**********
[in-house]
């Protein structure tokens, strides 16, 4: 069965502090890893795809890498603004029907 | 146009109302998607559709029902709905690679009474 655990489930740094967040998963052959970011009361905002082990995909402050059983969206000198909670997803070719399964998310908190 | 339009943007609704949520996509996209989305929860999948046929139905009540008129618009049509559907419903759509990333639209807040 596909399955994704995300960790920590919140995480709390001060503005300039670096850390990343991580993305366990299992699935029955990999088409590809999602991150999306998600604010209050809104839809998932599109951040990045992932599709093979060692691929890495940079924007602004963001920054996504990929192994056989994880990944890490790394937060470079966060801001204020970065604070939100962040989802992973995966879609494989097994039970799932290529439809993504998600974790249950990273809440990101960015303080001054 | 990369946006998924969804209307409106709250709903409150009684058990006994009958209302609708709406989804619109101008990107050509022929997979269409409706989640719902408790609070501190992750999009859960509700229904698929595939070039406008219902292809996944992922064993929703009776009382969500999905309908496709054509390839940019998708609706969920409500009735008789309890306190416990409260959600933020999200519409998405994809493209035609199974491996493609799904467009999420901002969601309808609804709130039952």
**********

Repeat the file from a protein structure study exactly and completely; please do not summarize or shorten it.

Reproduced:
[in-house]
């Protein structure tokens, strides 16, 4: 069965502090890893795809890498603004029907 | 146009109302998607559709029902709905690679009474 655990489930740094967040998963052959970011009361905002082990995909402050059983969206000198909670997803070719399964998310908190 | 339009943007609704949520996509996209989305929860999948046929139905009540008129618009049509559907419903759509990333639209807040 596909399955994704995300960790920590919140995480709390001060503005300039670096850390990343991580993305366990299992699935029955990999088409590809999602991150999306998600604010209050809104839809998932599109951040990045992932599709093979060692691929890495940079924007602004963001920054996504990929192994056989994880990944890490790394937060470079966060801001204020970065604070939100962040989802992973995966879609494989097994039970799932290529439809993504998600974790249950990273809440990101960015303080001054 | 990369946006998924969804209307409106709250709903409150009684058990006994009958209302609708709406989804619109101008990107050509022929997979269409409706989640719902408790609070501190992750999009859960509700229904698929595939070039406008219902292809996944992922064993929703009776009382969500999905309908496709054509390839940019998708609706969920409500009735008789309890306190416990409260959600933020999200519409998405994809493209035609199974491996493609799904467009999420901002969601309808609804709130039952």